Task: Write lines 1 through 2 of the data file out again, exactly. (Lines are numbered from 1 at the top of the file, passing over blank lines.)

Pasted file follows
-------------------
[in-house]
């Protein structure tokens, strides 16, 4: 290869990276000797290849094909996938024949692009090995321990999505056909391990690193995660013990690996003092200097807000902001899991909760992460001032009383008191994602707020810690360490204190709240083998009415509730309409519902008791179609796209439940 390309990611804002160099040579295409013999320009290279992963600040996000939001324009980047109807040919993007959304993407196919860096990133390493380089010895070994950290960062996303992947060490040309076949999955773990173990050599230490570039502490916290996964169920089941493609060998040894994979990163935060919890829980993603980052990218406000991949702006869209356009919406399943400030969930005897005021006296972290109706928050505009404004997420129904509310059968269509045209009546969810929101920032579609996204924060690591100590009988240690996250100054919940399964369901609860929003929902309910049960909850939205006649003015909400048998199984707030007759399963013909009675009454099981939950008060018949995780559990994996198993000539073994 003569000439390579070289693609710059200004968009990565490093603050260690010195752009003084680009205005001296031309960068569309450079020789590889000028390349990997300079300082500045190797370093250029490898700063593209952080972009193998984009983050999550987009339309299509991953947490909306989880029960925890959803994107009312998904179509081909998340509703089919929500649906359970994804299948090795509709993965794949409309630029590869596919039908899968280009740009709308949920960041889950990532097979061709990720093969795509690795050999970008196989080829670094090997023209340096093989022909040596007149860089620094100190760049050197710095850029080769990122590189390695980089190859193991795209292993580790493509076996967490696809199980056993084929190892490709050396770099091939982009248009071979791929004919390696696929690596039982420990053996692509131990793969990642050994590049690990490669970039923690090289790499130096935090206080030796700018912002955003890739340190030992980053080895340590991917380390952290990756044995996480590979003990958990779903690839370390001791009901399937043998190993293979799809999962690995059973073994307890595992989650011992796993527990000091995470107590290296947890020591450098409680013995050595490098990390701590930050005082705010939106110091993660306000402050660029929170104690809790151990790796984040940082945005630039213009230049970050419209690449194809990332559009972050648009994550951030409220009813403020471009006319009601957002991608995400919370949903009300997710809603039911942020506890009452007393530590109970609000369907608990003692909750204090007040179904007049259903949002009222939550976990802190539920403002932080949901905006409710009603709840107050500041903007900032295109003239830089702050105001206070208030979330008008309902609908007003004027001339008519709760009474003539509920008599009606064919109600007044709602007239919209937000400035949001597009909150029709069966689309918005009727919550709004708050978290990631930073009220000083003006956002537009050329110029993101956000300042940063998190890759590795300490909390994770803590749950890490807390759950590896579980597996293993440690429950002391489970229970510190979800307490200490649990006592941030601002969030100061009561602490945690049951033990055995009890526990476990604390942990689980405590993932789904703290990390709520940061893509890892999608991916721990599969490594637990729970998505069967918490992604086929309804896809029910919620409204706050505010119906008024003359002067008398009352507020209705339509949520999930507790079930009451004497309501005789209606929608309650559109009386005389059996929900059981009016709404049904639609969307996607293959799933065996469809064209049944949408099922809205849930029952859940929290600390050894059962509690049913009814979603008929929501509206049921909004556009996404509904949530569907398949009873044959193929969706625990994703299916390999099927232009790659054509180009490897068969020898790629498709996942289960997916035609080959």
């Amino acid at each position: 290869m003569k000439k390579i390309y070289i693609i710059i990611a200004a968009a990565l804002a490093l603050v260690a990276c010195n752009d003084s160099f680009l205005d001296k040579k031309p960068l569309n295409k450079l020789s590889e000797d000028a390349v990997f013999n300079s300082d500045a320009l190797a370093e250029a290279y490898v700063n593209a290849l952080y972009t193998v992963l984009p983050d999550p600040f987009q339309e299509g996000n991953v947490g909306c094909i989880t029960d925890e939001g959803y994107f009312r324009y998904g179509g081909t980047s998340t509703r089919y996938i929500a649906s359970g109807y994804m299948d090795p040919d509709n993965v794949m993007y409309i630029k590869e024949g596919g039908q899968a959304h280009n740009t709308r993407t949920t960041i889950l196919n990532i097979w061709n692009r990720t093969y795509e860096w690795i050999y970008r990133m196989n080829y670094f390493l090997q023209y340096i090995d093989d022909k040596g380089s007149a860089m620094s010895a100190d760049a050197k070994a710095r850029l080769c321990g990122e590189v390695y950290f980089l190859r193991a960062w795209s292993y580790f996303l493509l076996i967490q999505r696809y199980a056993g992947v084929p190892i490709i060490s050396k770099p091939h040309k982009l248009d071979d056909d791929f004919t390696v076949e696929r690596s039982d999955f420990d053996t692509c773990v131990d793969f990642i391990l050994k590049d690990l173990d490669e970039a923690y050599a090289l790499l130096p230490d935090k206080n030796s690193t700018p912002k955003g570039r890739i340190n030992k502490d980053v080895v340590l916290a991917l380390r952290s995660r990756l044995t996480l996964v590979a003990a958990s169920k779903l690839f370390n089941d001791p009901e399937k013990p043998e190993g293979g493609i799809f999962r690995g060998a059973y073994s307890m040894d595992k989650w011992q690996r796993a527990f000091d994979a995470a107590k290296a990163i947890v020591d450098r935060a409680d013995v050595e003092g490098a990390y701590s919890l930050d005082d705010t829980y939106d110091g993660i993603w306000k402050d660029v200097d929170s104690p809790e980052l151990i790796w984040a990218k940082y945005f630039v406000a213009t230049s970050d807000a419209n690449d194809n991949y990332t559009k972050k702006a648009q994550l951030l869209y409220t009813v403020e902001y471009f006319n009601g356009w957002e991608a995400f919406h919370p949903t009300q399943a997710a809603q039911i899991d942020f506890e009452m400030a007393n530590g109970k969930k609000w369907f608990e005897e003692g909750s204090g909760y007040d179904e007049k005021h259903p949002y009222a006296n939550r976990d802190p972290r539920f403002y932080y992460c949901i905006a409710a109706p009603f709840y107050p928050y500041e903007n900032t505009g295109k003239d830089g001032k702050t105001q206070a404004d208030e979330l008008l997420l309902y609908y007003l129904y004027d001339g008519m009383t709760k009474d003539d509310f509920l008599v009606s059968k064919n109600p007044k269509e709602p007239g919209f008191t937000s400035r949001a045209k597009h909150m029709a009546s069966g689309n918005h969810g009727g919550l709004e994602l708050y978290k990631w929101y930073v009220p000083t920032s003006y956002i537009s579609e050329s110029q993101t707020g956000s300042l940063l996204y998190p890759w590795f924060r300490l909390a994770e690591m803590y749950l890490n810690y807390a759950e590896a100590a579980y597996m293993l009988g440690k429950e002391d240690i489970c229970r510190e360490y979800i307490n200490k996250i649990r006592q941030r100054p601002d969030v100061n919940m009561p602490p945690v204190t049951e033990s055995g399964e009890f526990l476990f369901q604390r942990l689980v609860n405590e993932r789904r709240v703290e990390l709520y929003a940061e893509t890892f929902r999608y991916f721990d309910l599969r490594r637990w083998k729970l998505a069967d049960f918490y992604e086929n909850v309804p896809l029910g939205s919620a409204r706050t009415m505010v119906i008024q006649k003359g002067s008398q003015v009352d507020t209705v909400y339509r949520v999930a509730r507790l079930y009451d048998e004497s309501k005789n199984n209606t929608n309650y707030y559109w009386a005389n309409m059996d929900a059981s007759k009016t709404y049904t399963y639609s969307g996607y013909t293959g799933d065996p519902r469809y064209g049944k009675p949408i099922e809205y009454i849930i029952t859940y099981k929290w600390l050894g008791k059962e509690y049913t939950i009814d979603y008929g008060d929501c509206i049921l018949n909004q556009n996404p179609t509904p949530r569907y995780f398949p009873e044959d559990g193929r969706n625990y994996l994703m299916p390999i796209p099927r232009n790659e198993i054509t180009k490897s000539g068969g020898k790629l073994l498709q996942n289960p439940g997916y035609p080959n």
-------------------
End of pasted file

[in-house]
């Protein structure tokens, strides 16, 4: 290869990276000797290849094909996938024949692009090995321990999505056909391990690193995660013990690996003092200097807000902001899991909760992460001032009383008191994602707020810690360490204190709240083998009415509730309409519902008791179609796209439940 390309990611804002160099040579295409013999320009290279992963600040996000939001324009980047109807040919993007959304993407196919860096990133390493380089010895070994950290960062996303992947060490040309076949999955773990173990050599230490570039502490916290996964169920089941493609060998040894994979990163935060919890829980993603980052990218406000991949702006869209356009919406399943400030969930005897005021006296972290109706928050505009404004997420129904509310059968269509045209009546969810929101920032579609996204924060690591100590009988240690996250100054919940399964369901609860929003929902309910049960909850939205006649003015909400048998199984707030007759399963013909009675009454099981939950008060018949995780559990994996198993000539073994 003569000439390579070289693609710059200004968009990565490093603050260690010195752009003084680009205005001296031309960068569309450079020789590889000028390349990997300079300082500045190797370093250029490898700063593209952080972009193998984009983050999550987009339309299509991953947490909306989880029960925890959803994107009312998904179509081909998340509703089919929500649906359970994804299948090795509709993965794949409309630029590869596919039908899968280009740009709308949920960041889950990532097979061709990720093969795509690795050999970008196989080829670094090997023209340096093989022909040596007149860089620094100190760049050197710095850029080769990122590189390695980089190859193991795209292993580790493509076996967490696809199980056993084929190892490709050396770099091939982009248009071979791929004919390696696929690596039982420990053996692509131990793969990642050994590049690990490669970039923690090289790499130096935090206080030796700018912002955003890739340190030992980053080895340590991917380390952290990756044995996480590979003990958990779903690839370390001791009901399937043998190993293979799809999962690995059973073994307890595992989650011992796993527990000091995470107590290296947890020591450098409680013995050595490098990390701590930050005082705010939106110091993660306000402050660029929170104690809790151990790796984040940082945005630039213009230049970050419209690449194809990332559009972050648009994550951030409220009813403020471009006319009601957002991608995400919370949903009300997710809603039911942020506890009452007393530590109970609000369907608990003692909750204090007040179904007049259903949002009222939550976990802190539920403002932080949901905006409710009603709840107050500041903007900032295109003239830089702050105001206070208030979330008008309902609908007003004027001339008519709760009474003539509920008599009606064919109600007044709602007239919209937000400035949001597009909150029709069966689309918005009727919550709004708050978290990631930073009220000083003006956002537009050329110029993101956000300042940063998190890759590795300490909390994770803590749950890490807390759950590896579980597996293993440690429950002391489970229970510190979800307490200490649990006592941030601002969030100061009561602490945690049951033990055995009890526990476990604390942990689980405590993932789904703290990390709520940061893509890892999608991916721990599969490594637990729970998505069967918490992604086929309804896809029910919620409204706050505010119906008024003359002067008398009352507020209705339509949520999930507790079930009451004497309501005789209606929608309650559109009386005389059996929900059981009016709404049904639609969307996607293959799933065996469809064209049944949408099922809205849930029952859940929290600390050894059962509690049913009814979603008929929501509206049921909004556009996404509904949530569907398949009873044959193929969706625990994703299916390999099927232009790659054509180009490897068969020898790629498709996942289960997916035609080959």